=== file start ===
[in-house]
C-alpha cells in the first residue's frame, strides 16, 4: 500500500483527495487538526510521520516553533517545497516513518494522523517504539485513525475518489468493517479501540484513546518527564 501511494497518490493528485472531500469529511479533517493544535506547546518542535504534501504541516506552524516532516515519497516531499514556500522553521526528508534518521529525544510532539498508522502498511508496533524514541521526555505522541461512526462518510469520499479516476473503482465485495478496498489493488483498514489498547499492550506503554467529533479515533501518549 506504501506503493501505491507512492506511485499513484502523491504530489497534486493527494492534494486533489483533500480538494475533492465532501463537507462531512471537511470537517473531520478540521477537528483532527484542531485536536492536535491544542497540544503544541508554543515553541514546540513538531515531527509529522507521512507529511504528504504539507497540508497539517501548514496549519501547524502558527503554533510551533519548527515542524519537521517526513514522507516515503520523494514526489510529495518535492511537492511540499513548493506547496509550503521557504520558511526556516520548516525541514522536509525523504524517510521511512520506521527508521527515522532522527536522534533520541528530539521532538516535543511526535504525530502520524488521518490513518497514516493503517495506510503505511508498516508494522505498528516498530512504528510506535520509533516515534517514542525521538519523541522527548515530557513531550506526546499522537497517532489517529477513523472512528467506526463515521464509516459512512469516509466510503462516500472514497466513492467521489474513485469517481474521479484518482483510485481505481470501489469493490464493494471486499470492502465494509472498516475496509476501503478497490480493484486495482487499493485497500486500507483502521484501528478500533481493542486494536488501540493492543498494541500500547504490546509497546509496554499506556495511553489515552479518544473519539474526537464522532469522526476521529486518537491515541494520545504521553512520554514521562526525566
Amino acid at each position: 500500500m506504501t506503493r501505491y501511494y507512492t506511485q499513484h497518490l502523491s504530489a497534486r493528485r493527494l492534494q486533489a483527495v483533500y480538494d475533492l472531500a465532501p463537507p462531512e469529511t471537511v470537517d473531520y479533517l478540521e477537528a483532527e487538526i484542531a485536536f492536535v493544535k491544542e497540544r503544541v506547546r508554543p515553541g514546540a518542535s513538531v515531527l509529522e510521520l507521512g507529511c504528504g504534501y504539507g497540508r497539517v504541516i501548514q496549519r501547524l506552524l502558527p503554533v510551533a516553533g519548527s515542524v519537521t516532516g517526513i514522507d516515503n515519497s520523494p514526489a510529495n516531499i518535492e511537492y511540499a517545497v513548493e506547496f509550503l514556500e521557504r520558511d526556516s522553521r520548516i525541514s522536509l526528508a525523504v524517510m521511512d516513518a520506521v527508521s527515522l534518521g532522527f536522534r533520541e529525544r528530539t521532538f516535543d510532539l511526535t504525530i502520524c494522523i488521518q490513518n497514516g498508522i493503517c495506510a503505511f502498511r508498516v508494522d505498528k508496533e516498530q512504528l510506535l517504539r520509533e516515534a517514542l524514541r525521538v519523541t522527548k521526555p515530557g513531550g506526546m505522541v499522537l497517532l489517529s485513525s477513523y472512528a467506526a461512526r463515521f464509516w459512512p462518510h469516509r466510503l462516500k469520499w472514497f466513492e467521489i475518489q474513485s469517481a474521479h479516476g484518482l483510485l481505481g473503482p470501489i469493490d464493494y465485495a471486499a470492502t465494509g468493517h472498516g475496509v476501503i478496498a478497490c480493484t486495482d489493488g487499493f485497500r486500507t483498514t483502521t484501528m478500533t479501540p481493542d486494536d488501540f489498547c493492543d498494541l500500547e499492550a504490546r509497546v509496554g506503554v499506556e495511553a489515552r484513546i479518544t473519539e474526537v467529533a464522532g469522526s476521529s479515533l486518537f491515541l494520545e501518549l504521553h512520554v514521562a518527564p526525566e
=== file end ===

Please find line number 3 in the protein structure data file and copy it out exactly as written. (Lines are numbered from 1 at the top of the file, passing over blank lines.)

Amino acid at each position: 500500500m506504501t506503493r501505491y501511494y507512492t506511485q499513484h497518490l502523491s504530489a497534486r493528485r493527494l492534494q486533489a483527495v483533500y480538494d475533492l472531500a465532501p463537507p462531512e469529511t471537511v470537517d473531520y479533517l478540521e477537528a483532527e487538526i484542531a485536536f492536535v493544535k491544542e497540544r503544541v506547546r508554543p515553541g514546540a518542535s513538531v515531527l509529522e510521520l507521512g507529511c504528504g504534501y504539507g497540508r497539517v504541516i501548514q496549519r501547524l506552524l502558527p503554533v510551533a516553533g519548527s515542524v519537521t516532516g517526513i514522507d516515503n515519497s520523494p514526489a510529495n516531499i518535492e511537492y511540499a517545497v513548493e506547496f509550503l514556500e521557504r520558511d526556516s522553521r520548516i525541514s522536509l526528508a525523504v524517510m521511512d516513518a520506521v527508521s527515522l534518521g532522527f536522534r533520541e529525544r528530539t521532538f516535543d510532539l511526535t504525530i502520524c494522523i488521518q490513518n497514516g498508522i493503517c495506510a503505511f502498511r508498516v508494522d505498528k508496533e516498530q512504528l510506535l517504539r520509533e516515534a517514542l524514541r525521538v519523541t522527548k521526555p515530557g513531550g506526546m505522541v499522537l497517532l489517529s485513525s477513523y472512528a467506526a461512526r463515521f464509516w459512512p462518510h469516509r466510503l462516500k469520499w472514497f466513492e467521489i475518489q474513485s469517481a474521479h479516476g484518482l483510485l481505481g473503482p470501489i469493490d464493494y465485495a471486499a470492502t465494509g468493517h472498516g475496509v476501503i478496498a478497490c480493484t486495482d489493488g487499493f485497500r486500507t483498514t483502521t484501528m478500533t479501540p481493542d486494536d488501540f489498547c493492543d498494541l500500547e499492550a504490546r509497546v509496554g506503554v499506556e495511553a489515552r484513546i479518544t473519539e474526537v467529533a464522532g469522526s476521529s479515533l486518537f491515541l494520545e501518549l504521553h512520554v514521562a518527564p526525566e